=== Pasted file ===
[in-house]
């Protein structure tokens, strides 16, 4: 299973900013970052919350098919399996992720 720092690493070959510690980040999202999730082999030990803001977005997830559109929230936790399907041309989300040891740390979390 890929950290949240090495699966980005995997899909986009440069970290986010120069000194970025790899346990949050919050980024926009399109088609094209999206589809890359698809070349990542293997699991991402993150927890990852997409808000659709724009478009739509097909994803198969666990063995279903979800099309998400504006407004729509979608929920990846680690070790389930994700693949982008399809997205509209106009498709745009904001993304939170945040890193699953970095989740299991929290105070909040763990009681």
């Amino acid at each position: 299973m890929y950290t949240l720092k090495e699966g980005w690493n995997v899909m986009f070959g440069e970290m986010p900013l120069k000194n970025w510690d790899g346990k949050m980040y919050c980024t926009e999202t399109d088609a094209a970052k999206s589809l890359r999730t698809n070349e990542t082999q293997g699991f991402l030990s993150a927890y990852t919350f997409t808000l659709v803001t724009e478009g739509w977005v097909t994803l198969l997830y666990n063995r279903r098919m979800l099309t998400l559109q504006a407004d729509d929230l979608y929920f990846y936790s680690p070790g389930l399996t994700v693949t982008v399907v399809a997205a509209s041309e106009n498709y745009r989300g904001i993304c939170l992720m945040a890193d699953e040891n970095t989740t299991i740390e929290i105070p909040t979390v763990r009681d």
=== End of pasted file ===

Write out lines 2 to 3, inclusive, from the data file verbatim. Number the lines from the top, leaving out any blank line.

């Protein structure tokens, strides 16, 4: 299973900013970052919350098919399996992720 720092690493070959510690980040999202999730082999030990803001977005997830559109929230936790399907041309989300040891740390979390 890929950290949240090495699966980005995997899909986009440069970290986010120069000194970025790899346990949050919050980024926009399109088609094209999206589809890359698809070349990542293997699991991402993150927890990852997409808000659709724009478009739509097909994803198969666990063995279903979800099309998400504006407004729509979608929920990846680690070790389930994700693949982008399809997205509209106009498709745009904001993304939170945040890193699953970095989740299991929290105070909040763990009681």
């Amino acid at each position: 299973m890929y950290t949240l720092k090495e699966g980005w690493n995997v899909m986009f070959g440069e970290m986010p900013l120069k000194n970025w510690d790899g346990k949050m980040y919050c980024t926009e999202t399109d088609a094209a970052k999206s589809l890359r999730t698809n070349e990542t082999q293997g699991f991402l030990s993150a927890y990852t919350f997409t808000l659709v803001t724009e478009g739509w977005v097909t994803l198969l997830y666990n063995r279903r098919m979800l099309t998400l559109q504006a407004d729509d929230l979608y929920f990846y936790s680690p070790g389930l399996t994700v693949t982008v399907v399809a997205a509209s041309e106009n498709y745009r989300g904001i993304c939170l992720m945040a890193d699953e040891n970095t989740t299991i740390e929290i105070p909040t979390v763990r009681d």